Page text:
Just like when it comes to its care, Dischidia ovata propagation is easy too! The Dischidia ovata is relatively easy to propagate through its cuttings and from the attached vines themselves. As the plant grows, it eventually produces roots at intervals, called nodes, along the length of the vine.
You can identify the roots as small, node-like growths found at the base of a leaf. By taking advantage of the plant’s natural creeping nature, you can snip off any vines with aerial roots, plant them, and grow another Dischidia ovata.
To propagate a Dischidia ovata from stem cuttings, follow these steps:
- With a pair of sterilized scissors, trim three to six inches from healthy vines, making sure each cutting has at least one healthy set of leaves. This ensures that you have included a growth node.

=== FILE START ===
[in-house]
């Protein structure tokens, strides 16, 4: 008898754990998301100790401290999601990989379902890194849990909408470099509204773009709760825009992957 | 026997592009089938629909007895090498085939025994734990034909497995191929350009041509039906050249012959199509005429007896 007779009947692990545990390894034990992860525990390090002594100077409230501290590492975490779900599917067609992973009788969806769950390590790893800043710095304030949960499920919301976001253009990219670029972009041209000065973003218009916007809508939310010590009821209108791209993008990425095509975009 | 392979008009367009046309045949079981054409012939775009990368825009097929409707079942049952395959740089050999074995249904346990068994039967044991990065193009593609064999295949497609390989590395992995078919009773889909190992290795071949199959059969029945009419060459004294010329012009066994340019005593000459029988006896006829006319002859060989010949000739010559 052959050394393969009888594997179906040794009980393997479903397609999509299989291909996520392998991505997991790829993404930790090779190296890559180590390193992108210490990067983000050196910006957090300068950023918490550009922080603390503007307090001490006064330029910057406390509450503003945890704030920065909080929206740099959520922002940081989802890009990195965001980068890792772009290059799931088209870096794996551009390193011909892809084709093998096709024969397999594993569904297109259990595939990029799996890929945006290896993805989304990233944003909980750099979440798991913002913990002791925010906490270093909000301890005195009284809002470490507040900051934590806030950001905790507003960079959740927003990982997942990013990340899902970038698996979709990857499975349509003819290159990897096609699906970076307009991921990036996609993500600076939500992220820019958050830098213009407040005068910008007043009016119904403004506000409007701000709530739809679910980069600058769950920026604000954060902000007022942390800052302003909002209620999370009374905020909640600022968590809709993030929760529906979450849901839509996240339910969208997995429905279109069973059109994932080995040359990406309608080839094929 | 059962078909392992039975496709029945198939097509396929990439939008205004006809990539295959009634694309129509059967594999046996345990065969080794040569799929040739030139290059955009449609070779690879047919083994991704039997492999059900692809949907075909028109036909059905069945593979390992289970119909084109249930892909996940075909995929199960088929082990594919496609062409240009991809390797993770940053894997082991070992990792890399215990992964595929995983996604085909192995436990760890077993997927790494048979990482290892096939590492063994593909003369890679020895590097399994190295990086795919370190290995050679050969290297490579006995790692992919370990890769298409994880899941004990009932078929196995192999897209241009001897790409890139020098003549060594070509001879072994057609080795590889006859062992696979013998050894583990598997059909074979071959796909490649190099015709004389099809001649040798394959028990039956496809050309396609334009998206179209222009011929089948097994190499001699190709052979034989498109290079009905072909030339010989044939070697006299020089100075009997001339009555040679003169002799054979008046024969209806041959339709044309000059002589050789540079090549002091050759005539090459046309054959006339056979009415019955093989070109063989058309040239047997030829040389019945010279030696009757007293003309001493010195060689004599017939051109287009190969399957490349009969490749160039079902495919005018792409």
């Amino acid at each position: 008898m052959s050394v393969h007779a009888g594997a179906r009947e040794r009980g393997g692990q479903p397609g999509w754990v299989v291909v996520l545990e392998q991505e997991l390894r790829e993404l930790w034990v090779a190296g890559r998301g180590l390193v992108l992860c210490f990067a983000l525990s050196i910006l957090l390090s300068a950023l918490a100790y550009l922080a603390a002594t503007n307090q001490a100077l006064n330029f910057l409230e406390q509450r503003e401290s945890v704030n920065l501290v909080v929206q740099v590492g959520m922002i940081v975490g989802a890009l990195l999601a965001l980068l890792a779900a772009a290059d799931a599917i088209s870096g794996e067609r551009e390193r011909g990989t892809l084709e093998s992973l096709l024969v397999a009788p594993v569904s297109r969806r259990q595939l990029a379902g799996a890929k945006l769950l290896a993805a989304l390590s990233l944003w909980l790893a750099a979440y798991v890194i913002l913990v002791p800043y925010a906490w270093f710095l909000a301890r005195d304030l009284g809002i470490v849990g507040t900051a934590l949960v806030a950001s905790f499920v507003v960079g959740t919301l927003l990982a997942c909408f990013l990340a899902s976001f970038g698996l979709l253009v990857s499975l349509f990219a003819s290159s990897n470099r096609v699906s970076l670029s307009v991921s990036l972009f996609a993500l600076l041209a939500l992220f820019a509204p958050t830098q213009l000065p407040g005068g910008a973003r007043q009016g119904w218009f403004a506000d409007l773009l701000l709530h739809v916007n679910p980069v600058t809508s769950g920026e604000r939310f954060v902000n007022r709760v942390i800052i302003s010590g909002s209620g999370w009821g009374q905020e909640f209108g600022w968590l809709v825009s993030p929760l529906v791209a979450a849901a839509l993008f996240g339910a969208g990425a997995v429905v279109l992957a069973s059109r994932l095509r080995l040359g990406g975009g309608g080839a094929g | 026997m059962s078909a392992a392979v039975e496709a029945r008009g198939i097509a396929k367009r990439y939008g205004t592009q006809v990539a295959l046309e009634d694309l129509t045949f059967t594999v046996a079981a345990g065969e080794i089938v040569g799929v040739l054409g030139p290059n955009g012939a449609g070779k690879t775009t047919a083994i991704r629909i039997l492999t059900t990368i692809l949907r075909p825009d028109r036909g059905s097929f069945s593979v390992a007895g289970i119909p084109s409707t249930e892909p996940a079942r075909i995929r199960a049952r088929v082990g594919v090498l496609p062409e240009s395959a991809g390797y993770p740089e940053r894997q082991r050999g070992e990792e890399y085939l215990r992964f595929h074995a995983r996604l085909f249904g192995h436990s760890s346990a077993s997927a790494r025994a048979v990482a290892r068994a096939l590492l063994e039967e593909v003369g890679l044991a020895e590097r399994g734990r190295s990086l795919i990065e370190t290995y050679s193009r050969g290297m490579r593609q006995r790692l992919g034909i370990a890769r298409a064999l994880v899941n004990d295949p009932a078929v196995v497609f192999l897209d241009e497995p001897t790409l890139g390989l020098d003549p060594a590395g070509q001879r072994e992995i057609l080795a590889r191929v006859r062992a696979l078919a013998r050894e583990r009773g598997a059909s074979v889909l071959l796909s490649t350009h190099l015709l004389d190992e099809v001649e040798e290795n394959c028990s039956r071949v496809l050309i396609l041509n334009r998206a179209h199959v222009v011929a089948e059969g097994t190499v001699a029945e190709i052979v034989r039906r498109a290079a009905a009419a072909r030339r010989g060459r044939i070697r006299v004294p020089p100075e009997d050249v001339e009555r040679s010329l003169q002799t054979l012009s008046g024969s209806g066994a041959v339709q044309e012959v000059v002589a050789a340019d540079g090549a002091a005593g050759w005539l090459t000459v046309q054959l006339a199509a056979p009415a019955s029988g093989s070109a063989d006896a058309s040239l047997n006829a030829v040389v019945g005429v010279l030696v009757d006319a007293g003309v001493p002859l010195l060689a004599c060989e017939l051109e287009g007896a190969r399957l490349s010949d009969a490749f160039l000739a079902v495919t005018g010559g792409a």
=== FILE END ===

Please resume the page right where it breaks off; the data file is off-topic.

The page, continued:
- Plant each vine cut side down in a container of damp soil. Mist the cuttings and soil every day to keep the soil moist. Alternatively, place the cutting in a jar of water, changing the water once a week.
- Loosely cover the cuttings with a plastic bag and place them in a warm, shaded spot. After three to four weeks, the cuttings will take root and grow independently. At this time, you can transfer them to their permanent container.
Another way to tackle Dischidia ovata propagation is to do so by twisting attached vines back along the soil surface. Because each node can grow roots, you can easily make your current plant fuller doing this!
- Using the original pot, gently coil one or two vines back into the pot so there is complete contact with the soil. You can use safety pins or bobby pins if needed to gently secure the vine to ensure contact with the soil.